Why “The Boys” is Excellent Social Commentary
Television entertainment often includes a dose of social criticism (just as it, unfortunately more often, includes a heaping helping of state propaganda.) Some of the more audacious TV series, such as the 2004–2008 ABC series “Boston Legal,” have dared to wield a fair amount of snark in references to the neocon faction and its dominant role in US foreign policy. However, the new series “The Boys” has gone farther than any of its predecessors in providing a metaphor that captures the sordid underbelly of the neocon ethos.
For those of you who haven’t watched it, “The Boys” depicts a fantasy version of the US in which superheroes are relatively numerous, “differently-abled” individuals. However, unlike the traditional presentation of these creatures as plucky altruists, in this series they are like a gang of sleazebag Hollywood icons, represented by the Vought Corporation, a giant talent agency that micro-manages their careers, covers up their sexual peccadilloes, and arranges their acts of derring-do as carefully scripted photo-ops. This agency aspires to make its stable of heroes a component of the US military in order to get a slice of the Defense Department’s fabulous budget. “The Boys” refers to a rag-tag group of vigilantes who want to expose and ruin the whole project.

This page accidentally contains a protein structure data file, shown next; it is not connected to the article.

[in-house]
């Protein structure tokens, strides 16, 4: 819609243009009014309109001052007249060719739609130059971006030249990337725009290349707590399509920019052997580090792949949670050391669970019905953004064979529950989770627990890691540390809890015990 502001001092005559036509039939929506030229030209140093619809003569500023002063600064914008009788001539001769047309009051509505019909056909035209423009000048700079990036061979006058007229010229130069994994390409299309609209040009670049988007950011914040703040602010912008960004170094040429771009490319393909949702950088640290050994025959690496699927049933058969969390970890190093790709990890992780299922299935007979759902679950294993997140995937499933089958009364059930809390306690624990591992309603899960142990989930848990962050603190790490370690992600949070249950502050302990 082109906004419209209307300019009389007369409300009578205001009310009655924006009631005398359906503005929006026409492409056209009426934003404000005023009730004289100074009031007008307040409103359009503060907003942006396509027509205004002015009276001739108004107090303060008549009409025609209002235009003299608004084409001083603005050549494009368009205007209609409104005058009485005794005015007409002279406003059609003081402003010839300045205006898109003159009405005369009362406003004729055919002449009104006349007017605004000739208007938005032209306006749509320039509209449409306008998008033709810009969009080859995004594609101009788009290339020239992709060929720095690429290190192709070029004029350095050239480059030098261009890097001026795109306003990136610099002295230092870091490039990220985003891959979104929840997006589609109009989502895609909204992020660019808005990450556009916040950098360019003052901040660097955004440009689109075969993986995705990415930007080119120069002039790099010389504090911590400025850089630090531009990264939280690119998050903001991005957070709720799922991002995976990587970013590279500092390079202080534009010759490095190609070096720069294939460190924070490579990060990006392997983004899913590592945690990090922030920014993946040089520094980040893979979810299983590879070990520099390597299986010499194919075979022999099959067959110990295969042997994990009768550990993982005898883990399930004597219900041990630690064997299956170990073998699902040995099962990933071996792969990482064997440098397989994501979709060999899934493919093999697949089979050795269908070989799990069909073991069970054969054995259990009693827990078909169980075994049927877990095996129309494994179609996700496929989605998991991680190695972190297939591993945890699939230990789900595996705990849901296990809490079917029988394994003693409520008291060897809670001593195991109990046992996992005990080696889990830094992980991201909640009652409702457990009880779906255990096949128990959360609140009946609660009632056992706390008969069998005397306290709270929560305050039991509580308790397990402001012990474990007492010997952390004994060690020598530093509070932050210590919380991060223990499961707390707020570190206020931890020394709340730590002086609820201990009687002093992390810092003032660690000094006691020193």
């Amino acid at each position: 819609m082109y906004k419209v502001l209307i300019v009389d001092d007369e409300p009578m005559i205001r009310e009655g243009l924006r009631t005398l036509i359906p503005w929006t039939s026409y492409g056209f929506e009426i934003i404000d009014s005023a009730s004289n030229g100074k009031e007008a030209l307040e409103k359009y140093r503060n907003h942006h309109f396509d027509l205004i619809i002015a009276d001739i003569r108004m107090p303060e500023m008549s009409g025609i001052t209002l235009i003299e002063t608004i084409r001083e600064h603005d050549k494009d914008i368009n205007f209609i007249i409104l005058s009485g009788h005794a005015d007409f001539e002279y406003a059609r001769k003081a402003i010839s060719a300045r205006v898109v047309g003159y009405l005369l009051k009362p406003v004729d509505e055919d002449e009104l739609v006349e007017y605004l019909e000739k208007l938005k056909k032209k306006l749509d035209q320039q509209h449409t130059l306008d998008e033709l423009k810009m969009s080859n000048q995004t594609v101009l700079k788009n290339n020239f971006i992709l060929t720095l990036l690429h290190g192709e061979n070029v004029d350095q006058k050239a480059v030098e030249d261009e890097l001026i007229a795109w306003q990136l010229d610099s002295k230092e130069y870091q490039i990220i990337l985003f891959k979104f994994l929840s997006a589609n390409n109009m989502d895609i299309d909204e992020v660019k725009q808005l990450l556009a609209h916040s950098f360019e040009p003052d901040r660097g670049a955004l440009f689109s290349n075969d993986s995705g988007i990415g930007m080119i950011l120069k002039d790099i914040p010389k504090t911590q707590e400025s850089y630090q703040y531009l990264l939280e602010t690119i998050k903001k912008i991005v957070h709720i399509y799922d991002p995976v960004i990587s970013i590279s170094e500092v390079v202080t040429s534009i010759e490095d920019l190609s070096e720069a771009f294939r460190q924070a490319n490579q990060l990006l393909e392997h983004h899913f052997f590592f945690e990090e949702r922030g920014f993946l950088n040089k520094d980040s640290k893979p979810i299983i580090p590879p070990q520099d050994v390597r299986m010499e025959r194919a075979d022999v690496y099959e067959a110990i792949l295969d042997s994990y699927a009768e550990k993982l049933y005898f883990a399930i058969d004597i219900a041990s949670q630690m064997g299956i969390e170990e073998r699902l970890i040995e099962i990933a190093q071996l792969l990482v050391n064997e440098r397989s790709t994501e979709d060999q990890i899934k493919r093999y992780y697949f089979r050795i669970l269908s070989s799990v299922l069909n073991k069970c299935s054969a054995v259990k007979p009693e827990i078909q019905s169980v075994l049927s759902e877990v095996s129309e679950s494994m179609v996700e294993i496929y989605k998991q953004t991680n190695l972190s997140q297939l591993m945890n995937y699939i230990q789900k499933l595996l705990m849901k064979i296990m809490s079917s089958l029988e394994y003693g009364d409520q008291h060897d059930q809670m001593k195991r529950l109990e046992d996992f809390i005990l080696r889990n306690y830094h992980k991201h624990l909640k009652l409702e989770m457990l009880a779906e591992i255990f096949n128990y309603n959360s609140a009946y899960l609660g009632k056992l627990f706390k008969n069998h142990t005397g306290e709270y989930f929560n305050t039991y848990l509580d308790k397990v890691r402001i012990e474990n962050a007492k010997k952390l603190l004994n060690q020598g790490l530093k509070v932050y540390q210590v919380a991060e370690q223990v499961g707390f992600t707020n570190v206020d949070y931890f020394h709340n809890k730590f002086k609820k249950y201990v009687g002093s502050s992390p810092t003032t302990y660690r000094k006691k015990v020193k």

The cleverly-named Homelander is the perfect metaphor for neoconservatism. In front of the cameras, he is resplendent in his American flag cape and brimming with platitudes about freedom and democracy, seasoned with the occasional quotes from the Bible. Off-camera, he is brutal, sadistic, arrogant, and utterly amoral — a bonafide sociopath. He dominates The Seven, an Avengers-style team of superheroes who are the star property of the Vought Corporation.
The series probably has more sex- and violence-porn than it really needs, but perhaps the garish extremes to which it goes reflect the horrific real-life consequences that the neocon policies have produced in the past decades. After all, what was done to Colonel Gaddafi in real life is as shocking and disgusting as anything that happens in this TV series.
The series could have been brought into closer correspondence with the real world, had there been some fawning Cable News anchors clamoring for The Seven to be brought into the military, and vilifying some hapless citizens who question the wisdom of doing so. The character of Vought Corporation exec Madelyn Stillwell aptly depicts the greed and hubris of the Military-Industrial Complex.
I will warn you that the conclusion of Season 1 was just about the most depressing thing I have ever seen. I presume that was intended to compel us all to watch Season 2 in hopes of a happier ending. Regardless, I encourage the reader to watch this series, and the next time you see an American politician sanctimoniously thundering forth on Twitter or cable news, demanding that the US punish some other nation for alleged violations of the principles of Human Rights™ and Democracy™, think of Homelander.
This article is about the TV series that is available on Amazon. I haven’t read the comic books.